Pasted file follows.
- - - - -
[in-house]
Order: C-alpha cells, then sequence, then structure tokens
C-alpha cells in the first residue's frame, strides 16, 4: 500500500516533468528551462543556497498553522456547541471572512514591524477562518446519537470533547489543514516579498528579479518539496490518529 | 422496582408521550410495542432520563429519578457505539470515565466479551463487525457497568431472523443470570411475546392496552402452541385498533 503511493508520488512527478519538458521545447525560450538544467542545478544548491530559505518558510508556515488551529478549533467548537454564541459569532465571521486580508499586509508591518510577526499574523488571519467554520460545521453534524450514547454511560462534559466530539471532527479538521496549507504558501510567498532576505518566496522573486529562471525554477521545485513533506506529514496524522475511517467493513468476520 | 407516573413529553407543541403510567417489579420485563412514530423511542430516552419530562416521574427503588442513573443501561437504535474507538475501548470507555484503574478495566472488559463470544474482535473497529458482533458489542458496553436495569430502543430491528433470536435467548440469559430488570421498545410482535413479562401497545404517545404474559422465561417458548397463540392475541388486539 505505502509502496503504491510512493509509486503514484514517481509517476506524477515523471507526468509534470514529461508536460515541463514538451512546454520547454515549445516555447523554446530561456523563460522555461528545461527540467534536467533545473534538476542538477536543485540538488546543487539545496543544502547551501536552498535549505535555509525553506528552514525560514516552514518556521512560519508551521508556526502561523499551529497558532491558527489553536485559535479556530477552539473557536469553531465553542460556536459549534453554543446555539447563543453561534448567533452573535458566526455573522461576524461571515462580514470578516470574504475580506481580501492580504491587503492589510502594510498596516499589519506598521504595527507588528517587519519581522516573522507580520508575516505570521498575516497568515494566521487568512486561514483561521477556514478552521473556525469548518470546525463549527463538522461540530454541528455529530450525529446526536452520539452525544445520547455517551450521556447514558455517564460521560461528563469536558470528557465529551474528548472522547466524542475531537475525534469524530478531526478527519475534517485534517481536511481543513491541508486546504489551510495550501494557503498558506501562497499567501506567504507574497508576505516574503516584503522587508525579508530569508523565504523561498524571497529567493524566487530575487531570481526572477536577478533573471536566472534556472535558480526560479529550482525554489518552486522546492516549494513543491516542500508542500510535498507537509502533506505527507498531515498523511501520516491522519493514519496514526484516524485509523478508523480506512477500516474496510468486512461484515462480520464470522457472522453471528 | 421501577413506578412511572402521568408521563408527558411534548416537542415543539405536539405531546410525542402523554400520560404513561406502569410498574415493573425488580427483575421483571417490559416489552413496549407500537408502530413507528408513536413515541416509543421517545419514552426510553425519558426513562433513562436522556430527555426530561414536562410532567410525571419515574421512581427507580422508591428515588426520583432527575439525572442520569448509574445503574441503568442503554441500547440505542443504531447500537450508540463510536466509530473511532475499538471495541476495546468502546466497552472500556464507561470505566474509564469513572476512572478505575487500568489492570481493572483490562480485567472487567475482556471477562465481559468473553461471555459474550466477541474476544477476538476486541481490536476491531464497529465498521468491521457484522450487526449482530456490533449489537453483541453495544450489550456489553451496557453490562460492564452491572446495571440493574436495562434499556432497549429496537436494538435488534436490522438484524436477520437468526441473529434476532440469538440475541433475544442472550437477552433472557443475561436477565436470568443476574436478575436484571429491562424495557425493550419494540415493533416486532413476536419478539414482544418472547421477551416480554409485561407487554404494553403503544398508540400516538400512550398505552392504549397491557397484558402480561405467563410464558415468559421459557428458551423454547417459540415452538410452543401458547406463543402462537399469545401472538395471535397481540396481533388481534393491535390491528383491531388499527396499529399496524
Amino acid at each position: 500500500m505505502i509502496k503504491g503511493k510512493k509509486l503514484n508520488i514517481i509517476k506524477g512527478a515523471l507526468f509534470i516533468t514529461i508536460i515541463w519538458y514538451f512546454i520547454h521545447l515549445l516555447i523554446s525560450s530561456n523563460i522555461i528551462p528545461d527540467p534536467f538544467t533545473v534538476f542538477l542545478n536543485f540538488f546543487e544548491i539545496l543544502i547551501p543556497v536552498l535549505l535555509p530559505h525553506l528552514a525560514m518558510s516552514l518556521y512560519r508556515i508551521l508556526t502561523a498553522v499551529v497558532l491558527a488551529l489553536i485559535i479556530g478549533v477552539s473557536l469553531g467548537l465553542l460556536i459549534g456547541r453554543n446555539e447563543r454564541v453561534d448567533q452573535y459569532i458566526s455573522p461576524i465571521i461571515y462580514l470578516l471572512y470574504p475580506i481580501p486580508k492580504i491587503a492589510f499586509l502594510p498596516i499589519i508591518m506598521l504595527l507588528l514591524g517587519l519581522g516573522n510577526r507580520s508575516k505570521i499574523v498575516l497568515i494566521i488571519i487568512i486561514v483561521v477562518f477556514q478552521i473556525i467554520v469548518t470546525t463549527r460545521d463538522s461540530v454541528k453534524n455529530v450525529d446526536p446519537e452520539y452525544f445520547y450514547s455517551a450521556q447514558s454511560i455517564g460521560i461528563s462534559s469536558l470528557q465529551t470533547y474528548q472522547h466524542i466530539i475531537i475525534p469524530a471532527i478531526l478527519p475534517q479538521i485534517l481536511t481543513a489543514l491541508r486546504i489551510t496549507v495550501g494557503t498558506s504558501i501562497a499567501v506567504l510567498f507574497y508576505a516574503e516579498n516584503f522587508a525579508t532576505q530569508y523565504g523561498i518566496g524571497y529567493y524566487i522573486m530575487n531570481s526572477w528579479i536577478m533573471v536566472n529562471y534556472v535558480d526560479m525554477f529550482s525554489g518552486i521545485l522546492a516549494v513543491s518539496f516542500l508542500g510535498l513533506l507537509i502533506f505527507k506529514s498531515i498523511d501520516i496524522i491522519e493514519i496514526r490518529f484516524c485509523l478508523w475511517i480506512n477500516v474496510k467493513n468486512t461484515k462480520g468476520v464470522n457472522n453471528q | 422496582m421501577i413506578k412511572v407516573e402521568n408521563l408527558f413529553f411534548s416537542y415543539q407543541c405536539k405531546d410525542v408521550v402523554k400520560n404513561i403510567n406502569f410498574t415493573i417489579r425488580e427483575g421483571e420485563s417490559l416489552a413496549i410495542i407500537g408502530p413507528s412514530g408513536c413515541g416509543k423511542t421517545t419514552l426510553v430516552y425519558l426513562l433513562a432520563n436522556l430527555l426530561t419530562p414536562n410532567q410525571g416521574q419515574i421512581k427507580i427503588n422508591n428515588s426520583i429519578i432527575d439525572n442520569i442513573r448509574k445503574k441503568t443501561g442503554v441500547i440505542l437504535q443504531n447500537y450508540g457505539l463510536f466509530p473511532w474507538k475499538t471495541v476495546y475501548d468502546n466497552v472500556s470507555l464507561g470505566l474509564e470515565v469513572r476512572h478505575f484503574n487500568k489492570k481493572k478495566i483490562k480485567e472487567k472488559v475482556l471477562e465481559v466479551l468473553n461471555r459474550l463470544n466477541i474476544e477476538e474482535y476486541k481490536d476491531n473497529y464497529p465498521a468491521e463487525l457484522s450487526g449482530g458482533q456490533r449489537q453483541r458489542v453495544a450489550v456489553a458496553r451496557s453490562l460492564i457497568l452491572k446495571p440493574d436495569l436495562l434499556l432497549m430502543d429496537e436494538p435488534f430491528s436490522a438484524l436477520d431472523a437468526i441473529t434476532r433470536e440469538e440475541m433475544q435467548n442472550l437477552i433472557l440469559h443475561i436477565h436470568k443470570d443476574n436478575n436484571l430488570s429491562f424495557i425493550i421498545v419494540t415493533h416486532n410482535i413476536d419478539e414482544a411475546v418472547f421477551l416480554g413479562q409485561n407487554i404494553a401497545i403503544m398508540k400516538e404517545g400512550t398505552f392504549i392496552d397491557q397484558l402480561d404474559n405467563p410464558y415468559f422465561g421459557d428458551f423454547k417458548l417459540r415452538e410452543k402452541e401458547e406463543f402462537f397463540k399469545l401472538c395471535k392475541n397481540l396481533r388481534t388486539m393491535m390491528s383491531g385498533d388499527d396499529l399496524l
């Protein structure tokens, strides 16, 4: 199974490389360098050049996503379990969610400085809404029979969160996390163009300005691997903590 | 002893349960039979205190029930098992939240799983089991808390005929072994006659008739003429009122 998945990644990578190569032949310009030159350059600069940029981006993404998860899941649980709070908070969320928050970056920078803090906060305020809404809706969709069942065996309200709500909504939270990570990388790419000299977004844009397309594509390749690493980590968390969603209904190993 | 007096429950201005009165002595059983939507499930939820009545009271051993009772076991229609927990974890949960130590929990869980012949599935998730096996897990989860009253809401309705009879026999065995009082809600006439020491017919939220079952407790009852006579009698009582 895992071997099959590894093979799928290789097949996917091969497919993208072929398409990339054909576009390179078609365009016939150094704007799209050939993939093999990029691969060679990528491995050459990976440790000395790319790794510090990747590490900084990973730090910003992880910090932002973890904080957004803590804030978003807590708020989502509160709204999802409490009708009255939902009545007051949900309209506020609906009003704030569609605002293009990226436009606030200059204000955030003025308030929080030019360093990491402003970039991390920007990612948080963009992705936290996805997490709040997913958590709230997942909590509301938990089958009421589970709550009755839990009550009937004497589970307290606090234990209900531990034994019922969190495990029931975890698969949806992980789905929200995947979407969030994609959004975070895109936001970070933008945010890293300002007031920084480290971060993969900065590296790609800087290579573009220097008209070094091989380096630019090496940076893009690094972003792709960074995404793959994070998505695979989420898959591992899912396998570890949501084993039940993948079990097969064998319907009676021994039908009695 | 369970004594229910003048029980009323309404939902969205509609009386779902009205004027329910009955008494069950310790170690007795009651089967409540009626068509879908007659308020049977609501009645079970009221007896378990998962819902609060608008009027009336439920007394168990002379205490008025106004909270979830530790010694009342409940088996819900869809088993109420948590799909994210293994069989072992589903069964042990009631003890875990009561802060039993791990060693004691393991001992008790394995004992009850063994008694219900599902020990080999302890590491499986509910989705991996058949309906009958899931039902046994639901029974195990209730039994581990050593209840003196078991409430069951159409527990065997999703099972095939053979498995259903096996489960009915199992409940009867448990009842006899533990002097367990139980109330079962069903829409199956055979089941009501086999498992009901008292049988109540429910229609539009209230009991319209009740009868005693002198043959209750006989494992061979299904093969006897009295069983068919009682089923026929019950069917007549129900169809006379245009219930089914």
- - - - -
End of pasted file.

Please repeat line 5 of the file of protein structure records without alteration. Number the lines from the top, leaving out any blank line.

């Protein structure tokens, strides 16, 4: 199974490389360098050049996503379990969610400085809404029979969160996390163009300005691997903590 | 002893349960039979205190029930098992939240799983089991808390005929072994006659008739003429009122 998945990644990578190569032949310009030159350059600069940029981006993404998860899941649980709070908070969320928050970056920078803090906060305020809404809706969709069942065996309200709500909504939270990570990388790419000299977004844009397309594509390749690493980590968390969603209904190993 | 007096429950201005009165002595059983939507499930939820009545009271051993009772076991229609927990974890949960130590929990869980012949599935998730096996897990989860009253809401309705009879026999065995009082809600006439020491017919939220079952407790009852006579009698009582 895992071997099959590894093979799928290789097949996917091969497919993208072929398409990339054909576009390179078609365009016939150094704007799209050939993939093999990029691969060679990528491995050459990976440790000395790319790794510090990747590490900084990973730090910003992880910090932002973890904080957004803590804030978003807590708020989502509160709204999802409490009708009255939902009545007051949900309209506020609906009003704030569609605002293009990226436009606030200059204000955030003025308030929080030019360093990491402003970039991390920007990612948080963009992705936290996805997490709040997913958590709230997942909590509301938990089958009421589970709550009755839990009550009937004497589970307290606090234990209900531990034994019922969190495990029931975890698969949806992980789905929200995947979407969030994609959004975070895109936001970070933008945010890293300002007031920084480290971060993969900065590296790609800087290579573009220097008209070094091989380096630019090496940076893009690094972003792709960074995404793959994070998505695979989420898959591992899912396998570890949501084993039940993948079990097969064998319907009676021994039908009695 | 369970004594229910003048029980009323309404939902969205509609009386779902009205004027329910009955008494069950310790170690007795009651089967409540009626068509879908007659308020049977609501009645079970009221007896378990998962819902609060608008009027009336439920007394168990002379205490008025106004909270979830530790010694009342409940088996819900869809088993109420948590799909994210293994069989072992589903069964042990009631003890875990009561802060039993791990060693004691393991001992008790394995004992009850063994008694219900599902020990080999302890590491499986509910989705991996058949309906009958899931039902046994639901029974195990209730039994581990050593209840003196078991409430069951159409527990065997999703099972095939053979498995259903096996489960009915199992409940009867448990009842006899533990002097367990139980109330079962069903829409199956055979089941009501086999498992009901008292049988109540429910229609539009209230009991319209009740009868005693002198043959209750006989494992061979299904093969006897009295069983068919009682089923026929019950069917007549129900169809006379245009219930089914």